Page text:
Genetic Privacy — The World Privacy Forum filed public comments with the Department of Health and Human services in response to an HHS request for information regarding the use of patients’ genetic data for research, health care, and for use in electronic health records. The World Privacy Forum is requesting that HHS use all Fair Information Principles in any personalized health care projects, and is requesting that a formal ELSI (ethical, legal, and social implications) committee be set up to oversee any projects, among other requests.
e-Government /CIPSEA — The World Privacy Forum submitted comments to the Office of Management and Budget regarding proposed guidance on Title V of the e-Government Act. The proposed guidance did not address the relationship between CIPSEA and the USA PATRIOT Act Section 215, and guidance regarding identifiability and the Privacy Act of 1974 needs to be further refined. WPF suggests that OMB consider developing a formal statistical confidentiality seal controlled by a federal agency. The purpose would be to provide an identifiable marker that would tell individuals if the information they provide will receive the highest degree of confidentiality protection available under law.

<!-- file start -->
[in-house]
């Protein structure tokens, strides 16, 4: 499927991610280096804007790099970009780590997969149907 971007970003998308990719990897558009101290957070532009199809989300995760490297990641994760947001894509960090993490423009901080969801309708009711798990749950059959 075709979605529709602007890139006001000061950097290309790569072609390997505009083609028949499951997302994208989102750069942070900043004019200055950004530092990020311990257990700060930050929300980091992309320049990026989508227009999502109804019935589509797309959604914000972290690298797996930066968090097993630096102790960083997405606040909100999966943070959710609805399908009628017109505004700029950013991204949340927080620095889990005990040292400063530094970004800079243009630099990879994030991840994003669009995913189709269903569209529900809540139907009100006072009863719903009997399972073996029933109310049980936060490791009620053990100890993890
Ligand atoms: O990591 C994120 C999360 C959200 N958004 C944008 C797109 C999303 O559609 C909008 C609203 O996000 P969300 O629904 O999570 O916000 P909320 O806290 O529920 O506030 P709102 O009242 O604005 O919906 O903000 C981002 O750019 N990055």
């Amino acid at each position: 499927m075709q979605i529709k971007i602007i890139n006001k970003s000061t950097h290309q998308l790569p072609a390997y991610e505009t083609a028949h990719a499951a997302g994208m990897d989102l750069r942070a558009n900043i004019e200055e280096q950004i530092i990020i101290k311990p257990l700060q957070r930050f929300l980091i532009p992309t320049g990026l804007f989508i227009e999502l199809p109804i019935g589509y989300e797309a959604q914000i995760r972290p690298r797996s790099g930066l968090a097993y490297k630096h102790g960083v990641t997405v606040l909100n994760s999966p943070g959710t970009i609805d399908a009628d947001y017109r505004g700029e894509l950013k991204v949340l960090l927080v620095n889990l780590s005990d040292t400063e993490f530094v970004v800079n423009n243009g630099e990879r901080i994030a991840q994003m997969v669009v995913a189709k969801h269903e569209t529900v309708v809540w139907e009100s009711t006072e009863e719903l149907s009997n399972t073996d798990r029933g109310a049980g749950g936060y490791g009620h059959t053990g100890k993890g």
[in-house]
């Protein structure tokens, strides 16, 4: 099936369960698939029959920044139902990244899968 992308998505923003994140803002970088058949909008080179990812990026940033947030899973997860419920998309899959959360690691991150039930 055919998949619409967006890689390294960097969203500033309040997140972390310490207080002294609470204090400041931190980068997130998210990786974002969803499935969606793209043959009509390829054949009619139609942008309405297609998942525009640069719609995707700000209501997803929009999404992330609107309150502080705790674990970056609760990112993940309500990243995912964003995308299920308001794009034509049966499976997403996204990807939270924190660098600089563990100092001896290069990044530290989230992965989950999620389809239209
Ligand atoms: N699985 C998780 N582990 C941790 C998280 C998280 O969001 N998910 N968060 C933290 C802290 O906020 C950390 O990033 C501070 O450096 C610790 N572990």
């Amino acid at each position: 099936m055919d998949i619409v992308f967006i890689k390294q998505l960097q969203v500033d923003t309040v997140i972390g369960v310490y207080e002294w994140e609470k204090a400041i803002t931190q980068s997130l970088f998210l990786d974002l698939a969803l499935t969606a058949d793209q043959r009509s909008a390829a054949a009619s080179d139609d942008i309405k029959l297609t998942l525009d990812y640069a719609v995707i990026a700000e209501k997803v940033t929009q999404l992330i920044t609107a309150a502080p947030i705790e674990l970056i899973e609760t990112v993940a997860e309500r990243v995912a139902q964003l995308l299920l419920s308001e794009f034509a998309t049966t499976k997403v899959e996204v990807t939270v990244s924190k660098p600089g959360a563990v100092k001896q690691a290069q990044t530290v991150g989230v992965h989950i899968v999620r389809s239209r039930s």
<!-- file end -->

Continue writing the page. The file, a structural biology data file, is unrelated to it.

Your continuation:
Domestic surveillance — The World Privacy Forum joined a coalition of 41 civil liberties, privacy, and trans-political organizations in a letter requesting a thorough and comprehensive inquiry by the Committee on the Judiciary into domestic surveillance program(s).
Identity theft — The World Privacy Forum submitted comments in response to the Federal Trade Commission’s request for feedback on its upcoming identity theft survey. The FTC identity theft survey is one of the most quoted surveys on the subject. The World Privacy Forum requested changes and clarifications to the survey, including adding questions about security breach notices and clarifying existing questions about medical identity theft, among other issues.
Medical privacy — The World Privacy Forum testified before the National Committee on Vital Health Statistics in August regarding the importance of patient choice in the area of Electronic Health Records. The testimony stressed the importance of building security, patient privacy, and choice into EHRs and any form of the proposed National Health Information Network (NHIN).